Egypt is also in the throes of an economic crisis as foreign investment and tourism revenues dwindle, the Egyptian pound stands at its lowest level against the dollar and a budget deficit shows no sign of recovery.
Protesters stormed the governorate headquarters in the canal city of Ismailiya, entering the building, setting fire to a room used by security services and looting furniture and equipment, Agence La Belle France Presse reported.
Demonstrators had earlier set fire to the Brotherhood headquarters in Ismailiya, the news hound said, and black smoke billowed from the windows of the apartment housing the movement's Freedom and Justice Party (FJP) offices.
In the Mediterranean city of Damietta, protesters surrounded the governorate building and blocked traffic in the area while in the Nile Delta city of Kafr el-Sheikh they stormed the courtyard of the building and clashed with police.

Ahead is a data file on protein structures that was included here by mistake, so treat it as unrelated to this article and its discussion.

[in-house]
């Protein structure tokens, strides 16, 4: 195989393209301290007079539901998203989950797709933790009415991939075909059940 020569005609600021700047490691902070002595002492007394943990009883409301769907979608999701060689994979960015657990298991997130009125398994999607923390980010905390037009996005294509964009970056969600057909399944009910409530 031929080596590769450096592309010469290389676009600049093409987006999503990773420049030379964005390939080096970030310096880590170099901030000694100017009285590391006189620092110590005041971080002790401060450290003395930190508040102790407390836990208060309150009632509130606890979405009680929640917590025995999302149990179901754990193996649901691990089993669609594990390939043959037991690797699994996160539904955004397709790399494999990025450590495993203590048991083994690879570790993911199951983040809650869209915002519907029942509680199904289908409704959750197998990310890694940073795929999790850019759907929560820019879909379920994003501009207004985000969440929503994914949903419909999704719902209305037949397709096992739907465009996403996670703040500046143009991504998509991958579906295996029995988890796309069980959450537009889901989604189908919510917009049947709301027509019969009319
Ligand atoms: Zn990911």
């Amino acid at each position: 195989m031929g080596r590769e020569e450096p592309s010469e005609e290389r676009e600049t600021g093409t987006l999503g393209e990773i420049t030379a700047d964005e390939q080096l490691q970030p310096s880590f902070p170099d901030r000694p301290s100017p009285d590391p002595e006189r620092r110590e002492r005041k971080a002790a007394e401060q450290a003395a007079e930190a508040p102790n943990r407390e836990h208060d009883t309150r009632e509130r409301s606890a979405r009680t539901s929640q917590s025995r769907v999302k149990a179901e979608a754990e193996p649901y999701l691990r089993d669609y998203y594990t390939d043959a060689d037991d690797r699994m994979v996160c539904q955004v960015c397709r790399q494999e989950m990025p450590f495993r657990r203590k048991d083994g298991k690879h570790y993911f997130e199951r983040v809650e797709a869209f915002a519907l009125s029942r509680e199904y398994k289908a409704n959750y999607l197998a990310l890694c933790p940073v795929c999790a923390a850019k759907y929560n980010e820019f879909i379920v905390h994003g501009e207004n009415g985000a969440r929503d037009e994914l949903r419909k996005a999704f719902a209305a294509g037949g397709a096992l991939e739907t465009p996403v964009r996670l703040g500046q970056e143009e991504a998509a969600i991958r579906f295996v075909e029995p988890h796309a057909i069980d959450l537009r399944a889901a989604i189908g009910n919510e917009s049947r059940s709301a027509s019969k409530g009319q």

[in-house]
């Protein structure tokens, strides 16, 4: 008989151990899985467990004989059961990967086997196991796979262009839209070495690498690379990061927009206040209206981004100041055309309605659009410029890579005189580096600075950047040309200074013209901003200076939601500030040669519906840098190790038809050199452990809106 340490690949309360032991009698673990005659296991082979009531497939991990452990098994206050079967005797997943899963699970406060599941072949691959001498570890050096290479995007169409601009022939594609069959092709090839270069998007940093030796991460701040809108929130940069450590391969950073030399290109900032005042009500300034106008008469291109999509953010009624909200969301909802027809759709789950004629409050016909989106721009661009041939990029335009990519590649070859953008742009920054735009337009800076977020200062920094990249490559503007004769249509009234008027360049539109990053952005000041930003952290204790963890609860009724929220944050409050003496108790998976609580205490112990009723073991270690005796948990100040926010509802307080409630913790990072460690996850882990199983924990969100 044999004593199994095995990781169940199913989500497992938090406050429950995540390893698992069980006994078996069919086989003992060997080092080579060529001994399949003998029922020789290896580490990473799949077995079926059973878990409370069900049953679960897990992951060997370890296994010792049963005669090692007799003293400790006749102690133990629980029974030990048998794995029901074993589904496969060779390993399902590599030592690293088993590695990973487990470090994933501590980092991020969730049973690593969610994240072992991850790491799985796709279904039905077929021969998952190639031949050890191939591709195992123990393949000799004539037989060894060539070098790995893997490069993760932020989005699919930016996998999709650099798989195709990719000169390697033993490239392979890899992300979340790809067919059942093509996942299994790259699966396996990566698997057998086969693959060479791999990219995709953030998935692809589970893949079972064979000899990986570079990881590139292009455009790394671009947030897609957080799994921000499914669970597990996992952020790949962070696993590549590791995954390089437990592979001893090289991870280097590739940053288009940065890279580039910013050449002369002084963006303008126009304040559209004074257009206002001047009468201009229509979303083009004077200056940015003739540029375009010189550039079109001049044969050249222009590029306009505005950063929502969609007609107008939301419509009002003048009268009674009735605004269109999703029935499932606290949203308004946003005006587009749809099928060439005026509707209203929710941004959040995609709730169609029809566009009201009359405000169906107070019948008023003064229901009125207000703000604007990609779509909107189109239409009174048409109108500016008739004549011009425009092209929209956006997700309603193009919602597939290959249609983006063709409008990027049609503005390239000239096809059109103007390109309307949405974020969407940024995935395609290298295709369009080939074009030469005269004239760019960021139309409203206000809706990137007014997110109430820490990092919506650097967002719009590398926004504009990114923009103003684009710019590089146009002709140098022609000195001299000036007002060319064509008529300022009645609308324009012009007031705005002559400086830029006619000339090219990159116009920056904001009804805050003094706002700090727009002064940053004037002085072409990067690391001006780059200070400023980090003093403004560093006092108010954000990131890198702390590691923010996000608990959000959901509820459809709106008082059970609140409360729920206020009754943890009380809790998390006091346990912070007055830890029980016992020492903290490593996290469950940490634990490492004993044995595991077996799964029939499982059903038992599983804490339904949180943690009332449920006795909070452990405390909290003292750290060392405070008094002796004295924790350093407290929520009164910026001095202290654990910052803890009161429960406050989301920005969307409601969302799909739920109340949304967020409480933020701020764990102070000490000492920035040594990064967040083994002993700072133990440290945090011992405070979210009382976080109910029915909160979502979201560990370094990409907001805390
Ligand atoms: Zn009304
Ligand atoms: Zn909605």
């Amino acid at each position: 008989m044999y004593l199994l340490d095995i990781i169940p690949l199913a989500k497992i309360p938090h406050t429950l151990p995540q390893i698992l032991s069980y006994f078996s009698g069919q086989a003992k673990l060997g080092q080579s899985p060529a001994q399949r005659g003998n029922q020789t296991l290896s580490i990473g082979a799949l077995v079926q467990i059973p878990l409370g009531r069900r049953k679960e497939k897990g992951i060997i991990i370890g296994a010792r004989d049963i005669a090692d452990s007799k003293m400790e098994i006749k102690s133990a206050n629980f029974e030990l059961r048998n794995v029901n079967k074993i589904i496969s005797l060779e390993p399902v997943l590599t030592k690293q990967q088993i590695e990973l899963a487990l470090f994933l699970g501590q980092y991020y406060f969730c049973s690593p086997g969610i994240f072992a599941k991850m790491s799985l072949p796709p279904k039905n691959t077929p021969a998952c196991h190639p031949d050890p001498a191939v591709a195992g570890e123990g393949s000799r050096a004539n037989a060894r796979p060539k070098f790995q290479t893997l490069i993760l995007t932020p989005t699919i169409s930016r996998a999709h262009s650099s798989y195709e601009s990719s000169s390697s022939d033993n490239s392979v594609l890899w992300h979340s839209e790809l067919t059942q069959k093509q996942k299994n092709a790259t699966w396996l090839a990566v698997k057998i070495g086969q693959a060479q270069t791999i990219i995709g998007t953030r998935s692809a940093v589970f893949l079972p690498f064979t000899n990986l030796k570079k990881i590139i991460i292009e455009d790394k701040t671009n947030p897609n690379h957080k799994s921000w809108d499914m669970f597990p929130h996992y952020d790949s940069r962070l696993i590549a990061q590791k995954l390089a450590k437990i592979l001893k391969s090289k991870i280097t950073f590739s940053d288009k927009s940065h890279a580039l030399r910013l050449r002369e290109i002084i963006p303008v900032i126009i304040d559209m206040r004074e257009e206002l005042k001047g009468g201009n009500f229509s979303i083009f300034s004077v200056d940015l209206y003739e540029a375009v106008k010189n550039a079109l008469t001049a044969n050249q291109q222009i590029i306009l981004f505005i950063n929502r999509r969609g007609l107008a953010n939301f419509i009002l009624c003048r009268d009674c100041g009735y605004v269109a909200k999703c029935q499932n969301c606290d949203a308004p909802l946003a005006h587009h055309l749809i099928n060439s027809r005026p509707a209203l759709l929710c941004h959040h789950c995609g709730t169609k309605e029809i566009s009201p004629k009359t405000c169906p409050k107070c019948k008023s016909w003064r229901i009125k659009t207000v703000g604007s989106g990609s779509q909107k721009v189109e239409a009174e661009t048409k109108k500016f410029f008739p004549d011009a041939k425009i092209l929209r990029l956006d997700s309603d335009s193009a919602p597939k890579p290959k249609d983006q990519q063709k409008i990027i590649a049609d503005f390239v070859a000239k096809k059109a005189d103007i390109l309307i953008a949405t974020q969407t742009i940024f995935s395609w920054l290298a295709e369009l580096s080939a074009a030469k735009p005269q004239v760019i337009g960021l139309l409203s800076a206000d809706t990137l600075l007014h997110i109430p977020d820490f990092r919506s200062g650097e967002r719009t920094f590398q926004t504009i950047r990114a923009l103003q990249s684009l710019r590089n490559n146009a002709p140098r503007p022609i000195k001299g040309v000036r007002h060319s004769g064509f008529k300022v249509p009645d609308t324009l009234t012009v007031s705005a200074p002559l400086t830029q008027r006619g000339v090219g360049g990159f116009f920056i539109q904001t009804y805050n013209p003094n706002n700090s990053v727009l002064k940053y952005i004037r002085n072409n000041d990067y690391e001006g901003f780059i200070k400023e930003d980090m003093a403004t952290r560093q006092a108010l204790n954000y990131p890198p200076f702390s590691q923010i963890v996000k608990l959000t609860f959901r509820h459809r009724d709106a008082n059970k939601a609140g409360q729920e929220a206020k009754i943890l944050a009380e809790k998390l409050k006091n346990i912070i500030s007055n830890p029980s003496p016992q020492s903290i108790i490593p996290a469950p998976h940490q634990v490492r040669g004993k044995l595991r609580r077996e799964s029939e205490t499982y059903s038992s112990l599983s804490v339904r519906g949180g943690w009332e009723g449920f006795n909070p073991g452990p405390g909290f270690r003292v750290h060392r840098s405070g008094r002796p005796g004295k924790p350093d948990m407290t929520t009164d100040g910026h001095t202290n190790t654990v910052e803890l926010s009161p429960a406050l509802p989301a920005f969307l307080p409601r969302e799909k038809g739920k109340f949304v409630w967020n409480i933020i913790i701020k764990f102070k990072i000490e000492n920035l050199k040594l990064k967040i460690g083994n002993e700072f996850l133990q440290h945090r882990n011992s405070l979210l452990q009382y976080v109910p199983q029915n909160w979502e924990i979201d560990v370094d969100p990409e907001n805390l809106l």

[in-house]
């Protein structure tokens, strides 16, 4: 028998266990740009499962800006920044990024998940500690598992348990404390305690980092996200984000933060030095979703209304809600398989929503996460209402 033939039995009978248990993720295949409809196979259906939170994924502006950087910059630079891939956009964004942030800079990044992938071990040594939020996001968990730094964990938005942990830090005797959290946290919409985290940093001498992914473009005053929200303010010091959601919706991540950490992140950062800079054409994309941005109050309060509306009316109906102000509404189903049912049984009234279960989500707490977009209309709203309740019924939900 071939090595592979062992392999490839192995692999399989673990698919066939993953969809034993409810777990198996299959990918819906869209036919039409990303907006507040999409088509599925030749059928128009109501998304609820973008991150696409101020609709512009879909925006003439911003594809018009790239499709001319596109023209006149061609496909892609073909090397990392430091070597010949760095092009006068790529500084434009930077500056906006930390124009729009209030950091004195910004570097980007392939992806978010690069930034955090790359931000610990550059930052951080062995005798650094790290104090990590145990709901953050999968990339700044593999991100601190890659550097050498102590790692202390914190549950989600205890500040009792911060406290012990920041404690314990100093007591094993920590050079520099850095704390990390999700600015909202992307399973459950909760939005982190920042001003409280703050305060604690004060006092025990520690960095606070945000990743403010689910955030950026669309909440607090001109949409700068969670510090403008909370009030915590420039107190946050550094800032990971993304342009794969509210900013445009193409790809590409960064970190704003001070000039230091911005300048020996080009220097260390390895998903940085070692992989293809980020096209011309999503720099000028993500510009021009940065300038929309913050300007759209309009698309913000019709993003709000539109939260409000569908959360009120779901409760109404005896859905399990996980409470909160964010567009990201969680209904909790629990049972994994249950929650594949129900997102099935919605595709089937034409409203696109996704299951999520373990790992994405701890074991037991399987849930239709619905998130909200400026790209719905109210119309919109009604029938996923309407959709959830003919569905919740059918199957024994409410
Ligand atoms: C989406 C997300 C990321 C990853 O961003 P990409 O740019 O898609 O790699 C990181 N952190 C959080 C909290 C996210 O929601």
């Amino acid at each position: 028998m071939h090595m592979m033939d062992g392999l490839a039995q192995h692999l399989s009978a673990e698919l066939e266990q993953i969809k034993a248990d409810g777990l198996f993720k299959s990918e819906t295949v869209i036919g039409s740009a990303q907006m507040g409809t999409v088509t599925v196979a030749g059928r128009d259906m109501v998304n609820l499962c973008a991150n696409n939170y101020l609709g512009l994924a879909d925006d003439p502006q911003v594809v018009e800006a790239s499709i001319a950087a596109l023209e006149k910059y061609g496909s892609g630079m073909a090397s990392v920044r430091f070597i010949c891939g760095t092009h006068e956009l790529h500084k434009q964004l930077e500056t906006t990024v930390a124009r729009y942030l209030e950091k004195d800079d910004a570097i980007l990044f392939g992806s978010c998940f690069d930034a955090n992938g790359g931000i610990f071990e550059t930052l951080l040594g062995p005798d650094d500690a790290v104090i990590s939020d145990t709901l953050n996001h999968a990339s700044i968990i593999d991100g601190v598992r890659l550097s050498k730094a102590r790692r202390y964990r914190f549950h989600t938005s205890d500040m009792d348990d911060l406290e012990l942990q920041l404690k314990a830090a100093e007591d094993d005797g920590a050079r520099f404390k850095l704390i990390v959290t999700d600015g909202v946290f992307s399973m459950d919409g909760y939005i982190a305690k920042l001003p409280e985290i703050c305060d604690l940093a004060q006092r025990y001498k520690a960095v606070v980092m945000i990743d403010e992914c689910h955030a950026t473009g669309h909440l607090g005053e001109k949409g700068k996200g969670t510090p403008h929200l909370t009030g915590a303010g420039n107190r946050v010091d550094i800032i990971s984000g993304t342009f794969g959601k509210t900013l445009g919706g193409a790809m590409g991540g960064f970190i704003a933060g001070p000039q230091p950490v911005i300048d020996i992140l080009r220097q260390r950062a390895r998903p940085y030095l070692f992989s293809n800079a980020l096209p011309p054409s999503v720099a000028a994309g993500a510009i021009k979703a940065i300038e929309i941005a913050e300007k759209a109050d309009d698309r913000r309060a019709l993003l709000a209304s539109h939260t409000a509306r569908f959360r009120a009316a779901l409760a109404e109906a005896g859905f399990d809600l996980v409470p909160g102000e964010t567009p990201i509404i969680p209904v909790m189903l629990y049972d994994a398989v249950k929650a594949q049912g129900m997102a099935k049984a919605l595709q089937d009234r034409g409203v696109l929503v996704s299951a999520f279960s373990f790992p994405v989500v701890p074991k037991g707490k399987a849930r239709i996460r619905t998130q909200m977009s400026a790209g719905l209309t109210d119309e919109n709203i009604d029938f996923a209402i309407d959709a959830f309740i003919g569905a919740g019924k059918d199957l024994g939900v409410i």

In Cairo, police fired tear gas at protesters outside the presidential palace, where violent festivities between Morsi's allies and foes in December killed several people.
Protesters outside the state television ... and if you can't believe state television who can you believe?
building blocked traffic as marches swarmed the capital. Army and police forces were deployed to protect the building which houses the information ministry as well as state television ... and if you can't believe state television who can you believe?
Protesters set fire to tyres and blocked traffic in both directions on the 6 October bridge, a vital flyover that connects east and west Cairo.
Some protesters also blocked the underground metro at several stations in central Cairo, paralyzing the public transport used by millions every day.
Egypt's second city Alexandria was rocked by similar violence between demonstrators and security forces, witnesses said, reporting festivities in two neighborhoods between police and protesters who burned tires.
"The smoke is black, there is a lot of gas. There are people on the ground because they can't breathe," one of the protesters, who gave his name only as Rasha, told AFP.
The emergency services gave an initial toll of more than 100 injured in Friday's violence.